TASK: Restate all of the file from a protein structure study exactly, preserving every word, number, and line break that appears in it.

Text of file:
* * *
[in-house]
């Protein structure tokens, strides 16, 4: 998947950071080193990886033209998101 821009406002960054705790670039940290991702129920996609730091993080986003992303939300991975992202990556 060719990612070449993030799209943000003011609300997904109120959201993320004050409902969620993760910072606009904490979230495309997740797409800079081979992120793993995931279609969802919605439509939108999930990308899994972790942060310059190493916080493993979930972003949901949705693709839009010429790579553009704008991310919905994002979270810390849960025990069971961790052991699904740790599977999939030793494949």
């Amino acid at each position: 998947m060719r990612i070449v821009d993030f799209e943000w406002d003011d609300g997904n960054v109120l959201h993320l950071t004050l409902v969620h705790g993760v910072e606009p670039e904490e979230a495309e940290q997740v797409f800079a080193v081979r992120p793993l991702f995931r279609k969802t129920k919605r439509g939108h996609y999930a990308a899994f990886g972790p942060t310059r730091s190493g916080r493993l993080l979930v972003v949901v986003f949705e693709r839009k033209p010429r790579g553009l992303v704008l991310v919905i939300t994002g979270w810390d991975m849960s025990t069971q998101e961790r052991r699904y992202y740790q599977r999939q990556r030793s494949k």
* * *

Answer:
[in-house]
């Protein structure tokens, strides 16, 4: 998947950071080193990886033209998101 821009406002960054705790670039940290991702129920996609730091993080986003992303939300991975992202990556 060719990612070449993030799209943000003011609300997904109120959201993320004050409902969620993760910072606009904490979230495309997740797409800079081979992120793993995931279609969802919605439509939108999930990308899994972790942060310059190493916080493993979930972003949901949705693709839009010429790579553009704008991310919905994002979270810390849960025990069971961790052991699904740790599977999939030793494949």
């Amino acid at each position: 998947m060719r990612i070449v821009d993030f799209e943000w406002d003011d609300g997904n960054v109120l959201h993320l950071t004050l409902v969620h705790g993760v910072e606009p670039e904490e979230a495309e940290q997740v797409f800079a080193v081979r992120p793993l991702f995931r279609k969802t129920k919605r439509g939108h996609y999930a990308a899994f990886g972790p942060t310059r730091s190493g916080r493993l993080l979930v972003v949901v986003f949705e693709r839009k033209p010429r790579g553009l992303v704008l991310v919905i939300t994002g979270w810390d991975m849960s025990t069971q998101e961790r052991r699904y992202y740790q599977r999939q990556r030793s494949k």